Visiting Mexico City: Part One is the first installment of my experiences and recommendations based on my recent long weekend in Mexico’s capital city and other trips I’ve made. In my last blog, I gave you just a taste of my trip, but today and in several more blogs I’ll focus on specific areas of the city I think you should see.
As I mentioned last time, I have been to Mexico City many times, for both work and play, and each time I visit I not only make new and wonderful discoveries but also happily revisit old favorites. The museums, the restaurants, the parks, the history and the people all help make Mexico City one of my favorite cities in the world.
Today, we’ll explore the historic center, or Centro Historico, which is my favorite part of the city. I am a huge history buff and the downtown area of Mexico City has so many museums and historical artifacts that it is impossible to name them all. It is also an area rich with culture: The Museum of Bellas Artes offers art exhibits, both permanent and temporary; performances by the National Symphony are relatively inexpensive and simply wonderful; and, the famous Ballet Folklorico of Mexico is something everyone must see. The National Symphony, when in season, has a Sunday matinee at noon and the best seat in the house will set you back just $200 pesos! After the concert, walk through the Alameda and enjoy Sunday in the park.
You can visit the National Palace, the Supreme Court, the National Cathedral and Principal Plaza all in the same block. The home of Emperor Agustin Iturbide is situated on Calle Francisco I. Madero and houses temporary art exhibits throughout the year, which are free. The Templo Mayor, also downtown, shows the ruins of the Aztec capital as well as other artifacts that were discovered when the city was excavating a new line for its subway system. Don’t forget the Museo de la Ciudad de Mexico, the murals in the Secretary of Public Education building and, if you are so inclined, the torture and inquisition exhibit in the old Medical School building, which is intriguing.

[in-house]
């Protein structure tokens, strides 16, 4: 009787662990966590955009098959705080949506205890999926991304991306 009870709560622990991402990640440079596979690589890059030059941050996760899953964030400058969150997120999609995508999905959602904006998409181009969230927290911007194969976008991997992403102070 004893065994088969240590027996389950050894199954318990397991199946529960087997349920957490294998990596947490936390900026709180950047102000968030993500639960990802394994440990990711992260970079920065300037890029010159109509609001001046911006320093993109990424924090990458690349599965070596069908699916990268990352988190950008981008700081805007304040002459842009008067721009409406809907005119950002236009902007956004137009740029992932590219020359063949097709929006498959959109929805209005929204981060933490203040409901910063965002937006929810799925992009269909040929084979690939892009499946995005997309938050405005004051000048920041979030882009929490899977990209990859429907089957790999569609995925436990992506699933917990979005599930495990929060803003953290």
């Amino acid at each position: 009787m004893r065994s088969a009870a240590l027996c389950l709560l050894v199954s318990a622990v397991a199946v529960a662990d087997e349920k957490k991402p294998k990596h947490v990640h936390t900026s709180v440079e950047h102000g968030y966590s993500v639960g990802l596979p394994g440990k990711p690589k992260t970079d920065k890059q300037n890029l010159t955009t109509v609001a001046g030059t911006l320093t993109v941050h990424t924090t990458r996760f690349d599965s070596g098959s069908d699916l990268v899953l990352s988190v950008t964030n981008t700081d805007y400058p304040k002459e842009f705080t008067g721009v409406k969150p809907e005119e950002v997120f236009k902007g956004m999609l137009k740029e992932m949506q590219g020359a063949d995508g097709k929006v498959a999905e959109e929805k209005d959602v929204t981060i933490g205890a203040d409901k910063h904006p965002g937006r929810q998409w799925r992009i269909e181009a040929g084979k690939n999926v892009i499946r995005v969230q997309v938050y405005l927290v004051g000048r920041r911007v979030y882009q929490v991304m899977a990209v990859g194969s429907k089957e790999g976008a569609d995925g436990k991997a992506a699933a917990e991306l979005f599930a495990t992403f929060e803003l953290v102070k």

I love just walking through the streets and watching the people. Pop into a cantina for a cold beer and tacos or head up to one of several rooftop restaurants that overlook the Zocalo for afternoon refreshment and some of the best views in the city. The Grand Hotel and the Historic Zocalo are two of the best. For dinner, the restaurant Azul Historico is located on Isabel la Catolica #30, in an old Viceroy Palace. The food is authentically Mexican and the open-air plaza is delightful. Before sitting down to dinner, walk through the boutiques and galleries located on the second floor of the palace and after dinner, take the elevator up to the rooftop bar where beards and man-buns abound in this hipster part of the Hotel Downtown.
I have stayed at a number of hotels in this part of Mexico City. The old Hotel Isabel is popular with European travelers and although it is spare, it is clean and perfectly located and quite a bargain. The newly remodeled Historic Centro and the Hotel Downtown are my favorites, both again well-located and with beautiful rooms and amenities.
Important note: The Centro Historico area can be crowded and difficult to get to and from. That’s why I like staying downtown, when I want to explore downtown. Because many government offices and Mexico’s Congress are located here, there are often demonstrations and other events that cause the closing of streets. And did I mention you will find lots of people in Centro Historico? Christmastime is probably the busiest time of year as people come to shop and see the decorations in the main plaza.
Next time, we’ll visit Chapultepec, Polanco, Zona Rosa and colonias Condesa and Roma.